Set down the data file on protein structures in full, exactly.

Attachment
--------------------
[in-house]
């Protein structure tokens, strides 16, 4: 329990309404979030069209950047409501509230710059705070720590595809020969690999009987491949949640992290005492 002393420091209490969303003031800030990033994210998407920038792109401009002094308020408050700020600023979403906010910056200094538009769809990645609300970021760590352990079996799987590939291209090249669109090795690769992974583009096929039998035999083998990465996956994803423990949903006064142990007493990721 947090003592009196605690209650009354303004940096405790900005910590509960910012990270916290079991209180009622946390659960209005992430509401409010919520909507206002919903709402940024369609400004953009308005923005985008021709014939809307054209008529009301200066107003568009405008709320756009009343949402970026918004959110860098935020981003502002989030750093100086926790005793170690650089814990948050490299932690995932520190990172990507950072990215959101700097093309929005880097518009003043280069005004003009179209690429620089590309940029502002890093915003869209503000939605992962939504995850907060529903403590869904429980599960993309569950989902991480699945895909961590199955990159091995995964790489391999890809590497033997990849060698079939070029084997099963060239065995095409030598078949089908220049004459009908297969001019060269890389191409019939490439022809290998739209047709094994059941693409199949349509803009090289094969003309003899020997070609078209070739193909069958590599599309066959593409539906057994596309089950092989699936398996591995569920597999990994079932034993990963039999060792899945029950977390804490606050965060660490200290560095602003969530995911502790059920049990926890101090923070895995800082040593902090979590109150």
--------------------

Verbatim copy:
[in-house]
């Protein structure tokens, strides 16, 4: 329990309404979030069209950047409501509230710059705070720590595809020969690999009987491949949640992290005492 002393420091209490969303003031800030990033994210998407920038792109401009002094308020408050700020600023979403906010910056200094538009769809990645609300970021760590352990079996799987590939291209090249669109090795690769992974583009096929039998035999083998990465996956994803423990949903006064142990007493990721 947090003592009196605690209650009354303004940096405790900005910590509960910012990270916290079991209180009622946390659960209005992430509401409010919520909507206002919903709402940024369609400004953009308005923005985008021709014939809307054209008529009301200066107003568009405008709320756009009343949402970026918004959110860098935020981003502002989030750093100086926790005793170690650089814990948050490299932690995932520190990172990507950072990215959101700097093309929005880097518009003043280069005004003009179209690429620089590309940029502002890093915003869209503000939605992962939504995850907060529903403590869904429980599960993309569950989902991480699945895909961590199955990159091995995964790489391999890809590497033997990849060698079939070029084997099963060239065995095409030598078949089908220049004459009908297969001019060269890389191409019939490439022809290998739209047709094994059941693409199949349509803009090289094969003309003899020997070609078209070739193909069958590599599309066959593409539906057994596309089950092989699936398996591995569920597999990994079932034993990963039999060792899945029950977390804490606050965060660490200290560095602003969530995911502790059920049990926890101090923070895995800082040593902090979590109150």